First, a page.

States Government officers have estab-
 lisled here regular houses for prostitute
 women, exarmining them every week and
 giving each a certificate, with her own
 photograph on it, to securely identify tire
 girl who holds it. The reports are that
 after the election is over in tire United
 States, the military authorities think of
 having this system of prevention of disease
 more systematically carried out here.
   This, of course, is simply the iniquitous
 plan of men wro regard the army simply
 as so much fighting material. Tire Idea of
 right and wrong has not been considered
 at all, therefore tie dark deeds have be-
 come tre military law. It therefore be.
 hooves Christian America to rise and
 assert itself. Especially is it the province
 of Christian women to come to the front,
 and I fully expect and believe that they
 will be found fully equal (with God as
 their leader) to rise and put an end to this
 horrible evil.
   Ex Consul Genoral Pratt fully confirms
 Dr. Condict's statements.
   At the same Congressional Irearing was


read the following letter, dated Juno 1,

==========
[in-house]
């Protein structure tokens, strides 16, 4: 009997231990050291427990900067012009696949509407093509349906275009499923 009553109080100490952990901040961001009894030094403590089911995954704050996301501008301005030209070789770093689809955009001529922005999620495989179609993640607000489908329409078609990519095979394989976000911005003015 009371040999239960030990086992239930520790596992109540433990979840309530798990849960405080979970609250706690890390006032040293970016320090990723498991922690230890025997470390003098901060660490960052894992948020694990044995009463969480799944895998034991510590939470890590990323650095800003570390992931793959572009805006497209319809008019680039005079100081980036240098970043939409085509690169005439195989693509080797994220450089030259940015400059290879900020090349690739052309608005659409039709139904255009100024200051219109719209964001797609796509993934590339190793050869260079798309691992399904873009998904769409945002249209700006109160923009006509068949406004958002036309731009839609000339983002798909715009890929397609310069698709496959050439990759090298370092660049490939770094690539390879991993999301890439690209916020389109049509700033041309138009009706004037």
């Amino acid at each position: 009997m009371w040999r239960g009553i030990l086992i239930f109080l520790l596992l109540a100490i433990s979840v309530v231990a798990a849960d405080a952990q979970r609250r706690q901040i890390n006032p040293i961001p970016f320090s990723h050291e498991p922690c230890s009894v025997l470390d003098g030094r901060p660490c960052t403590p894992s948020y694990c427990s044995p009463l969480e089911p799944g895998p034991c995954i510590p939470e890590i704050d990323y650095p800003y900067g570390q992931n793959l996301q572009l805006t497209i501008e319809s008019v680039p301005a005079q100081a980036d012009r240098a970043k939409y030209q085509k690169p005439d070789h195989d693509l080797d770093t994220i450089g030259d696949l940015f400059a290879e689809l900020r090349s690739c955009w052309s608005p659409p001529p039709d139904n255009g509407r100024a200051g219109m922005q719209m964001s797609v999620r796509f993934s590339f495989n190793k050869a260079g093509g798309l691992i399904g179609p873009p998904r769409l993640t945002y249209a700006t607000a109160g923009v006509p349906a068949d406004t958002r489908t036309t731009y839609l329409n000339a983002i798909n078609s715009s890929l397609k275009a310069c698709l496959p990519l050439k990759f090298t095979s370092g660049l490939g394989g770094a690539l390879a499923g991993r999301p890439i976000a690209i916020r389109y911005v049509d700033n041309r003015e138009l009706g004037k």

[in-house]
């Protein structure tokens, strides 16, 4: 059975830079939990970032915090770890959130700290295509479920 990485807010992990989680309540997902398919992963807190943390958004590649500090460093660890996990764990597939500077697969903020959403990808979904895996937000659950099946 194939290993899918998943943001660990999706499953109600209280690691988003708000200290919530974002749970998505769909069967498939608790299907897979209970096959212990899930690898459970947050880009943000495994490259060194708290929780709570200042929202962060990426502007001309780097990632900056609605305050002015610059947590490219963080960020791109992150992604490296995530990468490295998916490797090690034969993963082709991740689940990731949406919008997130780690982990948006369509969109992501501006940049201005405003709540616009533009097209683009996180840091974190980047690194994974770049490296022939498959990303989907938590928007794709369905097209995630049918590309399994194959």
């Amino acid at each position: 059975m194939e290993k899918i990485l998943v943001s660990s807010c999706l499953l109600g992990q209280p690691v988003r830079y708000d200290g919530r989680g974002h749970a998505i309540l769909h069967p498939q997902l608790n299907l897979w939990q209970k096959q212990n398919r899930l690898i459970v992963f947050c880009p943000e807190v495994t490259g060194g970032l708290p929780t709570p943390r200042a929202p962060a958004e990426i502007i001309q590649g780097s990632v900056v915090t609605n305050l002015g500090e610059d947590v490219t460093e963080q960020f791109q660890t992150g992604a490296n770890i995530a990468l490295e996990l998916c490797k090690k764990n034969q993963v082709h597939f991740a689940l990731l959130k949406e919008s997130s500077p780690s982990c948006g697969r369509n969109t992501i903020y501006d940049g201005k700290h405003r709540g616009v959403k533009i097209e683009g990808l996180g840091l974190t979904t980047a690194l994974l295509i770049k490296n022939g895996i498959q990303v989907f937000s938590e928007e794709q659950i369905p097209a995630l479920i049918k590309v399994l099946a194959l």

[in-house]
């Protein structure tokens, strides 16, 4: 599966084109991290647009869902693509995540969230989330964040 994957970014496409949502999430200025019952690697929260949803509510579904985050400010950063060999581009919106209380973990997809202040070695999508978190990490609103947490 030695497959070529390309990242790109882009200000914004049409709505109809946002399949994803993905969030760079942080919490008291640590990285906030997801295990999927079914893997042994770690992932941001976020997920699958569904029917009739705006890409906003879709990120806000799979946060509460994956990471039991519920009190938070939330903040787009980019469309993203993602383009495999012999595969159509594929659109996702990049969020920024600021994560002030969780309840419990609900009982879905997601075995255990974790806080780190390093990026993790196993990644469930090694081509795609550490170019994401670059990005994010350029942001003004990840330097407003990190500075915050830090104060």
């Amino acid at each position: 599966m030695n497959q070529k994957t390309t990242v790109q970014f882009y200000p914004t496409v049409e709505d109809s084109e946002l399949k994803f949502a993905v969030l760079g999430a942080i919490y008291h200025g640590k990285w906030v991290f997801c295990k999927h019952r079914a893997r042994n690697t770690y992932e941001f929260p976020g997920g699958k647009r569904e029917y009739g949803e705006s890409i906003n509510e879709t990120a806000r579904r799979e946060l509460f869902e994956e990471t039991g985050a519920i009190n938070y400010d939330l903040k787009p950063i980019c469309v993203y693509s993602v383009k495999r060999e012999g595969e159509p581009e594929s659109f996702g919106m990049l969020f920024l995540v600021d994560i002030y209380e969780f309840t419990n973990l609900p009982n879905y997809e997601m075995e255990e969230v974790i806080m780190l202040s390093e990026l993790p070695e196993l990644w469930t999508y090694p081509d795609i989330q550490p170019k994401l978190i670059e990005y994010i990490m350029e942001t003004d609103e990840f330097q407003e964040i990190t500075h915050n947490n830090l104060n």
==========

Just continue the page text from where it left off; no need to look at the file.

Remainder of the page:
1900, from Rev. F. I. Morgan, a mission-
ary of tire Methodist Episcopal Board Inr
Singapore, Straits Settlements, who, tin.
able to believe the reports which had
reached him that there was legalized pros-
tituition under our fIlag, went to tie island
of Sulu and personally investigated the
matter. Rev. A. B. Leonard, D. D., secre-
tary of the Methodist Episcopal Board,
vouches for the absolute trustworthiness
of this missionary. Mr. Morgan writes:
  The colonial expansion which has taken
place in our country has brought in its
train certain evils which we have never
met hitherto. Great Britain and the con-
tinentrd powers have set the pace in many
things which are not altogether acceptable
to Christian sentiment at home or abroad,
anl one of the evils which they have fow-
tered, but from which we have hitherto
been free, Is tire pandering to the vice of
soldiers. It is a fact not probably knownt
at home that the inlqlitous contagious.
diseases acts, formerly openly, and at
te present time, it is clained, secretly,
enforced in the cantonments of India, are
now   in effect in our new possessions.
The subject was brought to my attention
a few weeks ago, but, unwilling to jump
at conclusions, I have waited until I couhl
confirm the statement tnen made that in
Sul, and If there, doubtless in other
plares, there is a quarter sot off by the
commanding officer, General Kobbd, mas
the recognized resort of prostitutes; that
these   women,   mostly   Japanese,   are
brought there with the knowledge and
consent, if not the approval, of the atr-
tlhorities; that they tire segregated and
only soldiers allowed to consort with
them; that sentries are posted at the en-
trance, to keep peace and order and pro.
vent the entrance of natives or the escape
of the toomen, and that it is a recognized
institution of our military occupation.
The officers rave full knowledge of it, but